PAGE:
Report to Congress on General and Flag Officers

March 12, 2024 1:47 PM - Updated: March 12, 2024 2:20 PM

The following is the March 8, 2024, Congressional Research Service report General and Flag Officers in the U.S. Armed Forces: Background and Considerations for Congress.

From the report

In the exercise of its constitutional authority over the Armed Forces, Congress has enacted an array of laws that govern important aspects of military officer personnel management, including appointments, assignments, grade structure, promotions, and separations. Some of these laws are directed specifically at the most senior military officers, known as general and flag officers (GFOs). Congress periodically reviews these laws and considers changes as it deems appropriate. Areas of congressional interest have included duties and grades of certain GFO positions, the number of GFOs, the proportion of GFOs to the total force, and compensation levels of GFOs.

As of September 30, 2023, there were 809 active-duty GFOs subject to statutory caps, 48 less than the maximum of 857 authorized by law. The current number is low for the post-Cold War era and substantially lower than the number of GFOs in the 1960s-1980s, when the Armed Forces were much larger in size than they are today. However, while always very small in comparison to the total force, the GFO corps has increased as a percentage of the total force over the past five decades. GFOs made up about one-twentieth of one percent (0.048%) of the total force in 1965, while they made up about one-sixteenth of one percent (0.063%) of the total force in 2023, indicating that the share of the total force made up of GFOs is now increased by 31%. This historical trend is more pronounced with respect to four-star officers (which grew from 0.0014% of the total force to 0.0029%, a 107% increase) and three-star officers (which grew from 0.0045% of the total force to 0.0103%, a 129% increase). One- and two-star officers increased less rapidly (from 0.0425% of the total force to 0.0500%, a 17.6% increase).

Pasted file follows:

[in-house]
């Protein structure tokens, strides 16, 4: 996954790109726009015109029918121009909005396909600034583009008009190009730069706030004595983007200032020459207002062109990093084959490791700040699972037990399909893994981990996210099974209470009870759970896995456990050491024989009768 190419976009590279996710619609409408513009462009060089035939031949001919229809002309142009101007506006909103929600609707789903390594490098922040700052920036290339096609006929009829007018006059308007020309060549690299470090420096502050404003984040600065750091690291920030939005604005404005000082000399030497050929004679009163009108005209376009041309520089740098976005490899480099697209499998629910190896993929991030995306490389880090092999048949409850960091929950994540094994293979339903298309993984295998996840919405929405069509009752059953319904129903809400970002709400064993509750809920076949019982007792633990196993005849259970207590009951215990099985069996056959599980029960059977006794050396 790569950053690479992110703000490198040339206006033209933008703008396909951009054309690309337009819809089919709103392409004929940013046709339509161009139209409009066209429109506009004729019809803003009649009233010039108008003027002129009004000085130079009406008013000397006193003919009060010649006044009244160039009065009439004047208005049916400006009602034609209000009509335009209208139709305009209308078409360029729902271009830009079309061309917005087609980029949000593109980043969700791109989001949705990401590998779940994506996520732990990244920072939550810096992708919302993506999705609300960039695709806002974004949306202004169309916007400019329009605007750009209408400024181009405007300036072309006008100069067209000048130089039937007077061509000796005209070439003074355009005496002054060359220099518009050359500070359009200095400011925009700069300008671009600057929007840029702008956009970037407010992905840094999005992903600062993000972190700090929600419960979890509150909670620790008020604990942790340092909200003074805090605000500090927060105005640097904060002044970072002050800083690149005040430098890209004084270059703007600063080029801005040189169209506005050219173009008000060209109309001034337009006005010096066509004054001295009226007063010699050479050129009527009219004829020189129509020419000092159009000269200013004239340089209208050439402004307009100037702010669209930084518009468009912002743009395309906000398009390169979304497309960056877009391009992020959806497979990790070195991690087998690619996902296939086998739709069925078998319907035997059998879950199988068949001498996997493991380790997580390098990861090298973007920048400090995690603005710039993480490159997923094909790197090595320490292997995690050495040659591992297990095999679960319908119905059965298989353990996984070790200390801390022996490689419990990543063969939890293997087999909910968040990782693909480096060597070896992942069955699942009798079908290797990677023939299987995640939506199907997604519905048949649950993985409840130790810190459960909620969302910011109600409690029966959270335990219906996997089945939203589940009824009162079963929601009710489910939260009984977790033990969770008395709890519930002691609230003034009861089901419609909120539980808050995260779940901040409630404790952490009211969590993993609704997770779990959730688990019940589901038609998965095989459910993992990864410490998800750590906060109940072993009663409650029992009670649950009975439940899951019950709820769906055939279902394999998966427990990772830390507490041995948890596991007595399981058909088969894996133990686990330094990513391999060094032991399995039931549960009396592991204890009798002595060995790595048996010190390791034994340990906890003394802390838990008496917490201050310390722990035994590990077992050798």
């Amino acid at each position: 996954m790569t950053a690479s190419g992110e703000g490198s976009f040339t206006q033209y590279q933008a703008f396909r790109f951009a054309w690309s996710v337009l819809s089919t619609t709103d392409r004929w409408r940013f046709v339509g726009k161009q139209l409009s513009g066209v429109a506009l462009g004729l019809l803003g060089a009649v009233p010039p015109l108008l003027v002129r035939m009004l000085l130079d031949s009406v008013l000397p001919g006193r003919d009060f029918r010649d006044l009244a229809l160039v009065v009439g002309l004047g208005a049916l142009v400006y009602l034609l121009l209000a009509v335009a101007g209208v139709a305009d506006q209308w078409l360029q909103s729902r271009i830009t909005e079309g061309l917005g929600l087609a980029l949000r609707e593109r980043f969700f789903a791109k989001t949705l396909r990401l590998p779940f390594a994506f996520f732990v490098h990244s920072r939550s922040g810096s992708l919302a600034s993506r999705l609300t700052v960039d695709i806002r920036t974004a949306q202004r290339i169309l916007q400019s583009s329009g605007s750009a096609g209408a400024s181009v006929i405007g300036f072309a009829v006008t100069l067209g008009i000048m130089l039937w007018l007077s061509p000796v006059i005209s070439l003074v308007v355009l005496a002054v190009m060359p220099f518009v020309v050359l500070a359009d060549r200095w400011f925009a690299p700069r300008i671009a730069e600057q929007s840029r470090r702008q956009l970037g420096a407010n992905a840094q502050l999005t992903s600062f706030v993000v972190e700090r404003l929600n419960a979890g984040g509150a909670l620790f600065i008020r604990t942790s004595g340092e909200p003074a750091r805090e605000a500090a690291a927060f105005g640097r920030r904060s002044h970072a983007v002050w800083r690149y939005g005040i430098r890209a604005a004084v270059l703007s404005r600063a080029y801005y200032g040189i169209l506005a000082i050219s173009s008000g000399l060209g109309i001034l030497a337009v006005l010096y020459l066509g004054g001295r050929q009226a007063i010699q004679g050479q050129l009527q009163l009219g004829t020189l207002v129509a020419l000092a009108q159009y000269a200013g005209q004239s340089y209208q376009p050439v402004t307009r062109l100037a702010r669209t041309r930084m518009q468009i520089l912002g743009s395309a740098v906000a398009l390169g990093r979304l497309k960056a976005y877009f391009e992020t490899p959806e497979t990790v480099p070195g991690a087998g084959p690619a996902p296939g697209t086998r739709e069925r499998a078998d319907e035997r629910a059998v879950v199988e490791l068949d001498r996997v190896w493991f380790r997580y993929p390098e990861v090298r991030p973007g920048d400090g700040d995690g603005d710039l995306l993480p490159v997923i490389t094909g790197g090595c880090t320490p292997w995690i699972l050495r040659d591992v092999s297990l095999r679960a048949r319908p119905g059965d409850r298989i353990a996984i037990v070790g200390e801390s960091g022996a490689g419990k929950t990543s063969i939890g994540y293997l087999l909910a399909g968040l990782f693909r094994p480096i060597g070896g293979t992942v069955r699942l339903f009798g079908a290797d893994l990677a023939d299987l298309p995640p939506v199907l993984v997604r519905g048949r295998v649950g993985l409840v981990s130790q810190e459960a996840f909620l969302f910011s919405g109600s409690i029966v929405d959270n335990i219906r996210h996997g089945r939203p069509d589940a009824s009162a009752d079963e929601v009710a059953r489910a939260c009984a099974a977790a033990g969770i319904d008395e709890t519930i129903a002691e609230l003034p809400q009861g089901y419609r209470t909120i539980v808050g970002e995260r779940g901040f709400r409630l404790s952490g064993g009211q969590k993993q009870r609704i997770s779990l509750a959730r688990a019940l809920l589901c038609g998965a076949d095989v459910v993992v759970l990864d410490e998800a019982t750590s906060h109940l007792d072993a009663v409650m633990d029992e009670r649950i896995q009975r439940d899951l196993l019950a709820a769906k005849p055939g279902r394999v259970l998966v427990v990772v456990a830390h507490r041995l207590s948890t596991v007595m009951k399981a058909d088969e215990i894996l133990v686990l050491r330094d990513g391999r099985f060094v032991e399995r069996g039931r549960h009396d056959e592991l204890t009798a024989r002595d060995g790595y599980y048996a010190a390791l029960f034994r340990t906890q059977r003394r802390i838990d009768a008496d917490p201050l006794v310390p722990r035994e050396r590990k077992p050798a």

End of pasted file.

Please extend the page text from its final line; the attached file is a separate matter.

Some argue that this increased proportion of GFOs is wasteful and contributes to more bureaucratic decisionmaking processes. Others counter that the increased proportion is linked to the military’s greater emphasis on joint and coalition operations; core organizational requirements; management, budgeting, and program requirements; and the employment of automated, highly lethal, and destructive weapons systems that may require fewer personnel.

Congress has used its authority to specify the grade and duties of certain GFO positions. For example, Congress increased the grade of the Chief of the National Guard Bureau (NGB) from Lieutenant General to General in 2008. Congress also has added the Chief of Space Operations, Commander of Space Command, and, most recently, the Deputy Chief of the NGB as four-star officers. In 2016, Congress removed the statutory grade requirement from 54 GFO positions.

Compensation for GFOs varies. One commonly used measure of compensation, known as regular military compensation (RMC), includes basic pay, basic allowance for housing, basic allowance for subsistence, and the federal tax advantage associated with allowances, which are exempt from federal income tax. In 2024, the lowest-ranking GFOs make about $251,058 per year in RMC, while the highest-ranking GFOs make about $285,097 per year.

This report provides an overview of active-duty GFOs in the U.S. Armed Forces—including duties, authorizations, and compensation—historical trends in the proportion of GFOs relative to the total force, criticisms and justifications of GFO to total force proportions, and statutory controls. National Guard and Reserve GFOs are not addressed in this report, unless they are serving on active duty in a manner that counts against the active-duty caps on GFOs.

Download the document here.

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